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A Critical Nursing Shortage: Reasons, Strategy


Job discontent has been traditionally known to be quite high in the field of nursing. Besides innumerable other problems, nurses express their anguish about a number of major disquiets, that relates to staffing issues, respect, approval, and wages, and such matters of dissatisfactions ate to a great extent having an effect their choices to be working in the health care business. In the course of the study, aspects that impinged on the nurse recruitment and retention at health care facilities were distinguished as: responsiveness and backing of colleagues, effective management procedures, work atmosphere, equipment supplied by the organization, fulfillment and gratification at the place of work, employment requisites, progress path offered by the organization, work schedules and timings, and finally the distance of the healthcare facility from the nurse’s dwelling location. (Wold, 2008)

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Thus taking into account such inclinations, a wide-ranging recruitment policy needs to be developed so as to catch the attention of and retain proficient healthcare professionals. To facilitate such a policy the most significant issues are required to be identified. The findings of the research work that went into this paper suggests that fostering a conducive work atmosphere by the management of the health care organization and offering an attractive staff development path are two of the most valuable and practical answers to the problem of recruitment and retention of quality health care professionals. In addition, this paper also makes a few useful recommendations in terms of efficient leadership and staff involvement which may be valuable in the attempt to cope with the existing issues the medical-surgical unit at ABC Hospital faces.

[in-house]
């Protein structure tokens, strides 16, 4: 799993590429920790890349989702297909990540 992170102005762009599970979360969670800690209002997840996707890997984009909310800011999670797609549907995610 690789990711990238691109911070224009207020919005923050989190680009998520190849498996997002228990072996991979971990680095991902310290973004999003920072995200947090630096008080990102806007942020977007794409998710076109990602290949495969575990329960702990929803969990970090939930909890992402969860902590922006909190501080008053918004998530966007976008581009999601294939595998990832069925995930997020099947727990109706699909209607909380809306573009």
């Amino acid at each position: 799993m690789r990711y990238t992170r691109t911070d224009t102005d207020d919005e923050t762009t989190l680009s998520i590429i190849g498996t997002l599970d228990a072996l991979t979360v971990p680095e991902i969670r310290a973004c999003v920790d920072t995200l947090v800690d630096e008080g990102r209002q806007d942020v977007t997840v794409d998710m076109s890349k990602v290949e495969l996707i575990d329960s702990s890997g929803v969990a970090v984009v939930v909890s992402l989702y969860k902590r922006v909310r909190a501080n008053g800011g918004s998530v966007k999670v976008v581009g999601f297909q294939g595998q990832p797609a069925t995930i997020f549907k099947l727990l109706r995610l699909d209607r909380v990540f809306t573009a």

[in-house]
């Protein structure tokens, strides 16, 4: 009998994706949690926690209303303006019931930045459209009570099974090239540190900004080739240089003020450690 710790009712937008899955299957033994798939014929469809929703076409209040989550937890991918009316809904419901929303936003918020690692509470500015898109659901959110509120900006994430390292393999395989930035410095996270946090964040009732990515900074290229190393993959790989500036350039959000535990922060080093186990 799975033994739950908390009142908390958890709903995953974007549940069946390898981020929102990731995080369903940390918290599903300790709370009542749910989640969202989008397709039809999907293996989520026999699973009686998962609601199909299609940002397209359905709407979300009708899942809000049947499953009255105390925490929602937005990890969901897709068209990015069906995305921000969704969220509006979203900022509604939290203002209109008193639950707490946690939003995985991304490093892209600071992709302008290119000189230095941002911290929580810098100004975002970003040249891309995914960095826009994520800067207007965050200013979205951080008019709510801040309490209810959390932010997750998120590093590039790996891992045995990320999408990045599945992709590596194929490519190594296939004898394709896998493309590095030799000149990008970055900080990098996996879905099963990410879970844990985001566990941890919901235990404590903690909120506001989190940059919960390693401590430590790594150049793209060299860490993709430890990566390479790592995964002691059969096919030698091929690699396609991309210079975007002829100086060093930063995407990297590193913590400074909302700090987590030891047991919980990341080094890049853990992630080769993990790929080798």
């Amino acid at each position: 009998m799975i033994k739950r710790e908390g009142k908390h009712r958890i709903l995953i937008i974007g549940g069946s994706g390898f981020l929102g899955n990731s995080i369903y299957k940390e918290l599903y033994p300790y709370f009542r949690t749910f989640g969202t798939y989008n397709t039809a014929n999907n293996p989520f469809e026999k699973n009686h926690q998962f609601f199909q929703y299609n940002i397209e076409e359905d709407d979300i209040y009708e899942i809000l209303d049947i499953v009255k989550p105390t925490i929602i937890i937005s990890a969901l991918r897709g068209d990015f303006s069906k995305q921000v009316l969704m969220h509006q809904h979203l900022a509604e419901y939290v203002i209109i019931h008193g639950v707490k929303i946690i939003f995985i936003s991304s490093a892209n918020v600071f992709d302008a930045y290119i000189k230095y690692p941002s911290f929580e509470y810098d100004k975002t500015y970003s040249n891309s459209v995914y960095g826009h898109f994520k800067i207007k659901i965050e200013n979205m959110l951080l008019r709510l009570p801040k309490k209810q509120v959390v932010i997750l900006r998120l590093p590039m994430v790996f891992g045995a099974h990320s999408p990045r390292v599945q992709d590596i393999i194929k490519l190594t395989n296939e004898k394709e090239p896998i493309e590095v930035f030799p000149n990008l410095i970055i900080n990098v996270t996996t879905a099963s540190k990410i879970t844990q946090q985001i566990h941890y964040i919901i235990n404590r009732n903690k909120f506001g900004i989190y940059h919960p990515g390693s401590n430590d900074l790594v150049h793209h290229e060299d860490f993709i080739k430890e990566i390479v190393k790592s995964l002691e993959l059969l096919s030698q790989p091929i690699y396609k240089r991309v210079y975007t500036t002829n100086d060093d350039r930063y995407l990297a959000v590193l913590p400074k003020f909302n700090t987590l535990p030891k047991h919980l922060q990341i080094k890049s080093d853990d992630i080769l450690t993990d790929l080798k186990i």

Job dissatisfaction is likely to play a key role in both current as well as future problems relating to recruitment and retention of nursing staff. Inadequate staffing, severe work pressures, and the use of overtime as a means to cope with lack of adequate staffing emerge as key reasons underlying the high level of observed job discontentment amongst healthcare professionals. Results of various surveys reveal that nurses choose to leave the health care profession on account of their desire for a less strenuous and physically exigent employment and apprehensions about job scheduling and work timings. Some nurses also express that they are either somewhat or entirely discontented about their staffing levels and believe that better conscription levels would definitely enliven their job profiles. Of late, the issue of inadequate staffing levels and overtime is being drawn in significantly in the course of negotiations during the recruitment process. State authorities have also taken notice of this problem. During early 2001, bills were crafted to control compulsory overtime requisites and to uphold the rights of professional who did not desire to exert themselves in additional shifts and have translated into legislations in 10 states in the United States. (Megginson, 2008)

Nurses, in addition, refer to the little veneration and approval given to their efforts, in conjunction with their apparent lack of authority, as a few issues underlying their high levels of disappointment. Survey results indicate that nurses tend to be exceptionally or slightly discontented with level of recognition they acquire, and a number of nurses also reveal that they are dissatisfied with the extent of involvement of the nursing professionals in the decision-making process of the organization they are a part of. Observation of current trends across healthcare providing organizations brings out the varying levels of despondency in individuals working in the nursing profession in relation to the amount of support they receive from the administration of the organizations they work in. (Wold, 2008)

Although it is an established fact that that superior wages may be an initiative that impels healthcare professionals to keep their jobs, earnings are not always acknowledged as the primary grounds of job discontentment. Although a few nurses alter their career path in an effort to seek improved earning opportunities, most nurses are more worried about the enormous workloads and physical pressures of the profession. Nevertheless, a number of healthcare professionals believe that higher pay scales or improved reimbursement structures would help to enhance the quality of the profession.